LA JOLLA, CA September 2, 2010 Scripps Research Institute scientists have identified two proteins with potential to be important targets for research into a wide range of health problems, including pain, deafness, and cardiac and kidney dysfunction.
The study was published in Science Express, the advanced, online edition of the journal Science, on September 2, 2010.
In the study, the Scripps Research scientists identify two proteins, which they named Piezo1 and Piezo2 from the Greek meaning "pressure," involved in the cellular response to mechanical stimulation.
"We are very excited about this finding," said Scripps Research Professor Ardem Patapoutian. "Piezo1 and Piezo2 could have a critical function in many biological systems and diseases. Scientists studying a variety of fieldspain and touch, hearing, sensing blood pressure, and so forthhave been hunting for these types of proteins for a long time."
"In general, our work focuses on how mammals sense physical stimuli such as temperature and pressure," said Research Associate Bertrand Coste, a postdoctoral researcher in the Patapoutian lab and first author of the paper. "Over the past 10 to 15 years, Ardem Patapoutian's lab and others have described ion channels, fast-signaling proteins, which are activated by shifts in temperature and are required for thermosensation. However, until now we did not know the identity of the proteins that sense force or pressure."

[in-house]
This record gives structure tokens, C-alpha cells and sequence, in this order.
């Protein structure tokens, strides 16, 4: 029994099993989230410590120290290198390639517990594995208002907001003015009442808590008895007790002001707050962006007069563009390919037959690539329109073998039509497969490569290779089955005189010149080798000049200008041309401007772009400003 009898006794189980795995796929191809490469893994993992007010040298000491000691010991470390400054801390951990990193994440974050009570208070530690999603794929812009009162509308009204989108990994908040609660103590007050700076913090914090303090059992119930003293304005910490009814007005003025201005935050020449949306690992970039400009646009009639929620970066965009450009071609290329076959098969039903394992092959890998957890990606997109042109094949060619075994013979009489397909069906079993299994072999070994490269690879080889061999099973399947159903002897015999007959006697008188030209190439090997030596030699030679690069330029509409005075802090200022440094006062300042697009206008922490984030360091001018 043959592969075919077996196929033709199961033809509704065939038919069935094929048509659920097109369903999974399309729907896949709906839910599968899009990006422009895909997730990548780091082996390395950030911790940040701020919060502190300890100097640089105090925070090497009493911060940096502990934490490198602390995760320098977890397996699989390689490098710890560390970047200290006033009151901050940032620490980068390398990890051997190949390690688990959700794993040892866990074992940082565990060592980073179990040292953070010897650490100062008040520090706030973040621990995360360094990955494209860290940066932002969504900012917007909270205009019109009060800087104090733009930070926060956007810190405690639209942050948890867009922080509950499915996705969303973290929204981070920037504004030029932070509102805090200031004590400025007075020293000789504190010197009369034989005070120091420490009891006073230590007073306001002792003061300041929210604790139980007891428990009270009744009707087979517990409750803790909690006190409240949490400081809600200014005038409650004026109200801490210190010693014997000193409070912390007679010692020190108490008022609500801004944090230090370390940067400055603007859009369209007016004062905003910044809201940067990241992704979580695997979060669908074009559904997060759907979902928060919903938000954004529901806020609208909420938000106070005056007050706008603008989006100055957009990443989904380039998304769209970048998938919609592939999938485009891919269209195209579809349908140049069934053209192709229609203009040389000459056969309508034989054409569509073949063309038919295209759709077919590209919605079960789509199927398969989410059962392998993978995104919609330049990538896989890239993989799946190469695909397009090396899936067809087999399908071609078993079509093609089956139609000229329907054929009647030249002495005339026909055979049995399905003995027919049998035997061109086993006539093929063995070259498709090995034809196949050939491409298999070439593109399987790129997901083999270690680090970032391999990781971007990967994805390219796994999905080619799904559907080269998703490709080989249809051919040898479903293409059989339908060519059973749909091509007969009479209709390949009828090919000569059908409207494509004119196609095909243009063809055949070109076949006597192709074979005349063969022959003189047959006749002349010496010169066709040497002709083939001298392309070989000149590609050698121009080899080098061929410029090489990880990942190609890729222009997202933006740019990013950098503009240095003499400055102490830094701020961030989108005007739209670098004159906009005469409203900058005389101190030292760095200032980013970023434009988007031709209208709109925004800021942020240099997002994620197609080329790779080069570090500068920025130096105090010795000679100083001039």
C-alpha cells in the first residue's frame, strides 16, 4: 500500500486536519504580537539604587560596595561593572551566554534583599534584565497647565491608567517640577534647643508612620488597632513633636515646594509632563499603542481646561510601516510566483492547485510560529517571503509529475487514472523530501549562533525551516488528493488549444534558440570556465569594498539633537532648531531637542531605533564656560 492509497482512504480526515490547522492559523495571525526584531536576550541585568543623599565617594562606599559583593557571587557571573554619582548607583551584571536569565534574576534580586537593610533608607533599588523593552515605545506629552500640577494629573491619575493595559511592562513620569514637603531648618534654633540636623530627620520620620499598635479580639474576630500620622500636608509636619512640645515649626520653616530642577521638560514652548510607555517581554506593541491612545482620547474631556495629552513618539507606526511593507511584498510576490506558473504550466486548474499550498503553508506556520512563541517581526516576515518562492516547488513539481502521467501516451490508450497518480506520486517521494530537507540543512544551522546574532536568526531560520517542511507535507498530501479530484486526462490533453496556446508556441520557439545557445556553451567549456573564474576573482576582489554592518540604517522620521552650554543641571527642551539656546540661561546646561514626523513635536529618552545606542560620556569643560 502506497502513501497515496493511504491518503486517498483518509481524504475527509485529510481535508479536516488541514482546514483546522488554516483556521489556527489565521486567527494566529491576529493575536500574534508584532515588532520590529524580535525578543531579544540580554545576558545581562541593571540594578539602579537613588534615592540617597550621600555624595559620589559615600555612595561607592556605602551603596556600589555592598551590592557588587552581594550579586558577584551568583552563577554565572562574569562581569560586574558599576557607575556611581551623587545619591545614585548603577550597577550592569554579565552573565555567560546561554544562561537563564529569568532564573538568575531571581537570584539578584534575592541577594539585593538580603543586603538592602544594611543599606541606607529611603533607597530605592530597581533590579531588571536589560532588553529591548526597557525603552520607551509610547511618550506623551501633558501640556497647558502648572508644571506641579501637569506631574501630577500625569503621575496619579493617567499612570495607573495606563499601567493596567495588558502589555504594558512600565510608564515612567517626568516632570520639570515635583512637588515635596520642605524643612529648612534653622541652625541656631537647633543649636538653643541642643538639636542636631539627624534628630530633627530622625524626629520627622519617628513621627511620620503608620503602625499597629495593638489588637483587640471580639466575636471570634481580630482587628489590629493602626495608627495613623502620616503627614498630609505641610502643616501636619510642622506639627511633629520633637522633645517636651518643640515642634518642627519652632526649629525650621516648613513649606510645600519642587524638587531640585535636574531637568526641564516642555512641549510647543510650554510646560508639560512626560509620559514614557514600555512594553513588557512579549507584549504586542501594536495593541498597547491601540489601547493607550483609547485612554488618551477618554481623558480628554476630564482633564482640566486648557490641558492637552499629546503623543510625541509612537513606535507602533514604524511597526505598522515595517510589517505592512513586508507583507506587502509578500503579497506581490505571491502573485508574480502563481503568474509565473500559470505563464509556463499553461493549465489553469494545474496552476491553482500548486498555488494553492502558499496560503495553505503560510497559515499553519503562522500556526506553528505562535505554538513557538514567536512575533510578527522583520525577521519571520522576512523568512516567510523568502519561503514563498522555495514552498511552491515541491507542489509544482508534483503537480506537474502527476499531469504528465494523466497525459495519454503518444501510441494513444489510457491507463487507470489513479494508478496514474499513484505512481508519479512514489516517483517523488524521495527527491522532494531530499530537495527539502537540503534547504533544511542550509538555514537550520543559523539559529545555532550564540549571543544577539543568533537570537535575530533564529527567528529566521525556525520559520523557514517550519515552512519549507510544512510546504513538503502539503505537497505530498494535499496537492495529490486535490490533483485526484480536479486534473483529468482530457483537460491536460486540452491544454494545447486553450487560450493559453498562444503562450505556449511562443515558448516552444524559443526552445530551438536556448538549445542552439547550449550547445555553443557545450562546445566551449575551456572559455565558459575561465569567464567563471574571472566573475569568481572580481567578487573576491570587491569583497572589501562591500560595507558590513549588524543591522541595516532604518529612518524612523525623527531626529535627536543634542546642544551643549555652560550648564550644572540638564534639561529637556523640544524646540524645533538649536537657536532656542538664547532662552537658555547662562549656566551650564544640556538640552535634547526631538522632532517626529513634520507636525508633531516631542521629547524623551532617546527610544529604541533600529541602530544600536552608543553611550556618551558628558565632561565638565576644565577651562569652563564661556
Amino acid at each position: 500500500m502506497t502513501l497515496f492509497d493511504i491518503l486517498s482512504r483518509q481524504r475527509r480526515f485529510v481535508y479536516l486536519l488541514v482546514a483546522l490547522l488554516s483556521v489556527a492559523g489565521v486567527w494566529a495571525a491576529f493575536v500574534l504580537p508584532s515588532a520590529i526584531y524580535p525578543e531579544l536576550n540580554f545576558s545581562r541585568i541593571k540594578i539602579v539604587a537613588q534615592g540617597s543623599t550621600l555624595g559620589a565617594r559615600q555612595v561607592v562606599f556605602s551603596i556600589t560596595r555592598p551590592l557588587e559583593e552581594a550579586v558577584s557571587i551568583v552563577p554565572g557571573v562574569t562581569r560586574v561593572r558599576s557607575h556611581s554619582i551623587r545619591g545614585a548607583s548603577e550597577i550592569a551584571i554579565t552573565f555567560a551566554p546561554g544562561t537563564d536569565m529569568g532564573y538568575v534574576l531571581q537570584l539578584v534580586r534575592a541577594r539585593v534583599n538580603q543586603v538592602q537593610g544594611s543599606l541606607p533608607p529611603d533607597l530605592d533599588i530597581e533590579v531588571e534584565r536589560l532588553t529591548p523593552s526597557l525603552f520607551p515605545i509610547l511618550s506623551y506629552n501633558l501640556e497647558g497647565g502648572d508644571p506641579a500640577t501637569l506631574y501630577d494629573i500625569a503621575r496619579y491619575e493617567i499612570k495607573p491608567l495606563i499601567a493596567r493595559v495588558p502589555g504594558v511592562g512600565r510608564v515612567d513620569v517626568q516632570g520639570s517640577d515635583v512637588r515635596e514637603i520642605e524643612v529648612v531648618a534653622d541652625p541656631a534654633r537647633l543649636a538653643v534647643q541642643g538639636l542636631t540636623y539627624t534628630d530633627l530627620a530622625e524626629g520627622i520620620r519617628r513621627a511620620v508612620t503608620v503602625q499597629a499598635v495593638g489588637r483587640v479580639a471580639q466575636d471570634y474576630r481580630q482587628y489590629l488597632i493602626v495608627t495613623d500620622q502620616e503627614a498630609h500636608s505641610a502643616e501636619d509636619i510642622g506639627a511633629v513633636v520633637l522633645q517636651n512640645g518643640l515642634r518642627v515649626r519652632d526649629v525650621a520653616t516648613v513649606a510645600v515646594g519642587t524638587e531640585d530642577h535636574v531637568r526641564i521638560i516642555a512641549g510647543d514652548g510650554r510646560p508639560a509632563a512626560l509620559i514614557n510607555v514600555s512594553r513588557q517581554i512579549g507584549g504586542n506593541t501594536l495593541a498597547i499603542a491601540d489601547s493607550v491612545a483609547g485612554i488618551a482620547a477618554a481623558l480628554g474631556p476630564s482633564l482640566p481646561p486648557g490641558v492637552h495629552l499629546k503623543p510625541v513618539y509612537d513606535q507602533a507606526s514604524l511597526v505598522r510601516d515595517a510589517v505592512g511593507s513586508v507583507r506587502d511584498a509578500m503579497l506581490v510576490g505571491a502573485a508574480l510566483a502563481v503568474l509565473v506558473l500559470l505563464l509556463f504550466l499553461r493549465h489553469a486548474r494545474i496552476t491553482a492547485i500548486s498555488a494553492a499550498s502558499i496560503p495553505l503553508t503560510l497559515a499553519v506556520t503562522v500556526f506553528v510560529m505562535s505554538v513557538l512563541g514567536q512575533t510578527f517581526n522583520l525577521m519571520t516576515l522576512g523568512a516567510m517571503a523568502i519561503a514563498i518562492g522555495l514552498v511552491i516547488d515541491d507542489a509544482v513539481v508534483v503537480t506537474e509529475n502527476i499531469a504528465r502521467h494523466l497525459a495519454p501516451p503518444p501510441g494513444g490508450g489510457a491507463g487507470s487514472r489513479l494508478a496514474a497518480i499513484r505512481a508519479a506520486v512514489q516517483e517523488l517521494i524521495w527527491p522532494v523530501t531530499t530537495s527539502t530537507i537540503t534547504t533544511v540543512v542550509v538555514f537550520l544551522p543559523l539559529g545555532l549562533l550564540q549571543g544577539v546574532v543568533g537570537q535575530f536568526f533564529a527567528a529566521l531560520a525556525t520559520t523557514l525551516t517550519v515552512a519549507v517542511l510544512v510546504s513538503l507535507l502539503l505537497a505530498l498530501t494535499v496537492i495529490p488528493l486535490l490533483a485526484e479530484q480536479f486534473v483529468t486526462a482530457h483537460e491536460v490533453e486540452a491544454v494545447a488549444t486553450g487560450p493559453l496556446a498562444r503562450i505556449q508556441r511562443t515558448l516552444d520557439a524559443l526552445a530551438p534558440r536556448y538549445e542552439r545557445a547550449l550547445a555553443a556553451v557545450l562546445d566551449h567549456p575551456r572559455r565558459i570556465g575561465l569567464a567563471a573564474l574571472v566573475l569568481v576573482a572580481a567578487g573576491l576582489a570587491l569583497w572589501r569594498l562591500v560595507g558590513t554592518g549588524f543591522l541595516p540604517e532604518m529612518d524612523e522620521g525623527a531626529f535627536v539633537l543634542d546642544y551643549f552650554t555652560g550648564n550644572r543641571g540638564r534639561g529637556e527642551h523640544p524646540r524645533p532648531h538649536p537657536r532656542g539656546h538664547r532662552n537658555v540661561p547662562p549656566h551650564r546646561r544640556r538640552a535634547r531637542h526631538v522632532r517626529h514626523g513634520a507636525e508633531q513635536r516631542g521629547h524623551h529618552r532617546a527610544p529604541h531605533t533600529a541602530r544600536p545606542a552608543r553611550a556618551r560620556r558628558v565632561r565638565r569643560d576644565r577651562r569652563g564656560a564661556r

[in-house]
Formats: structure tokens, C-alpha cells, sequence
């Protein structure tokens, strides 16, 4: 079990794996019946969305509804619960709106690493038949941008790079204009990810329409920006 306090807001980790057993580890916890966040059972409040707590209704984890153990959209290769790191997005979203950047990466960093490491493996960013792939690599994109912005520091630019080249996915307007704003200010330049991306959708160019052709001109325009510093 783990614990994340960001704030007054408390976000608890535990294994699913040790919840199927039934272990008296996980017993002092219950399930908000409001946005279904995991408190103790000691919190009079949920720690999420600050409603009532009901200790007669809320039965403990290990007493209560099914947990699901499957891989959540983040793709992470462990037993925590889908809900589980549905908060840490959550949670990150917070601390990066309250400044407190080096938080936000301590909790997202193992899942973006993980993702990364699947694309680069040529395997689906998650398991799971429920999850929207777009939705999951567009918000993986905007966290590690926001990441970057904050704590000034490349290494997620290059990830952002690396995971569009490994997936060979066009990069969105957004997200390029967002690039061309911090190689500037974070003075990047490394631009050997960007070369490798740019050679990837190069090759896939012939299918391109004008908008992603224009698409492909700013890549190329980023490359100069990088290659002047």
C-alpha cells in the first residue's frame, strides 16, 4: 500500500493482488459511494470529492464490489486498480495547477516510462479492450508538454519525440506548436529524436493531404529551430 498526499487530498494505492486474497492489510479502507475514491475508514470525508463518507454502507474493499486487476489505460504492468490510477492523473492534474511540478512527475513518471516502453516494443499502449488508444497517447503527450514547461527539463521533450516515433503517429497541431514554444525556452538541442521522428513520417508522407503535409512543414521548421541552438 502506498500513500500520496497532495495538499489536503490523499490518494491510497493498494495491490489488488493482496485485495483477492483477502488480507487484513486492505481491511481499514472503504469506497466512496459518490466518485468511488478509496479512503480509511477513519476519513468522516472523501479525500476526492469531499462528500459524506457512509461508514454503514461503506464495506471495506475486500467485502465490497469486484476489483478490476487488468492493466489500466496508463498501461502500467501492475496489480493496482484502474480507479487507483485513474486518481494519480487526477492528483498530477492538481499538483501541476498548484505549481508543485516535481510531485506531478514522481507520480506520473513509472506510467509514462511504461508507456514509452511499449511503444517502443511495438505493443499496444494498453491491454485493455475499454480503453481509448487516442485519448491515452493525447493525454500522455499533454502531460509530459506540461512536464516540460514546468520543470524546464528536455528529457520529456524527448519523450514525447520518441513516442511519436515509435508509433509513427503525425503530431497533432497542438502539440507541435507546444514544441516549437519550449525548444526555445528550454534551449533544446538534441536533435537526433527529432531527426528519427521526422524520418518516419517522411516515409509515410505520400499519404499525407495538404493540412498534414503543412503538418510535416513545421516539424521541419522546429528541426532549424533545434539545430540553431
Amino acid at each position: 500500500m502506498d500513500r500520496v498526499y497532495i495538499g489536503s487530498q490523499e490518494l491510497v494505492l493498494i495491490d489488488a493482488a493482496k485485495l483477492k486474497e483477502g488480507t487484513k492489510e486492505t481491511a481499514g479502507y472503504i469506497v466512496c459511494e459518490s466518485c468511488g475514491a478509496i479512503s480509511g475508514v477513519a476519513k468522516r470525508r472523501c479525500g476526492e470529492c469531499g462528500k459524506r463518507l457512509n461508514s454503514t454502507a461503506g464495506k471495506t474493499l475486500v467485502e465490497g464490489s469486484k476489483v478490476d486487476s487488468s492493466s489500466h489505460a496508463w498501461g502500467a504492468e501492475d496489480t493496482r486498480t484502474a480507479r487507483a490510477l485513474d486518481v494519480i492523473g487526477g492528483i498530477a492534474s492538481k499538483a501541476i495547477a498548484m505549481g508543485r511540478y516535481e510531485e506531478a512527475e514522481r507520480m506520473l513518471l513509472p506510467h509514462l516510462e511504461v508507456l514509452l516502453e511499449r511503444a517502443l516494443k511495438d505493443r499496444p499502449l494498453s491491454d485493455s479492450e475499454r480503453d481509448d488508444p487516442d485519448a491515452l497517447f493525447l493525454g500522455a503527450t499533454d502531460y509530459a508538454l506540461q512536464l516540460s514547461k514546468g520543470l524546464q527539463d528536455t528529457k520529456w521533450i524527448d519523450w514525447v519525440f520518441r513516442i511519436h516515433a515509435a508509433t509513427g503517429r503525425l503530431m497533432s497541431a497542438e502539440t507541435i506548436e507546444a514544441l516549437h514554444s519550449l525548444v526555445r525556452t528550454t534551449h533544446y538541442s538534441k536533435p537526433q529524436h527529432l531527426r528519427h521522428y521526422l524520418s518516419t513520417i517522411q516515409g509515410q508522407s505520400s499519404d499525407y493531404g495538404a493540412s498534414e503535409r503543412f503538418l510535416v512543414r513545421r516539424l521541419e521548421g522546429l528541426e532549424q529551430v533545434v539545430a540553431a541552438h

May the Force Be with Us
Mechanotransduction plays crucial and wide-ranging roles in physiology. In mammals, embryonic development, touch, pain, hearing, and lung growth are among the biological processes regulated by mechanotransduction. In plants, mechanical force strongly impacts growth, and unicellular organisms such as ciliates sense touch and change direction in response.
Mechanically activated cationic currents, ionic fluxes in the cell produced by applying pressure
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Scripps Research Institute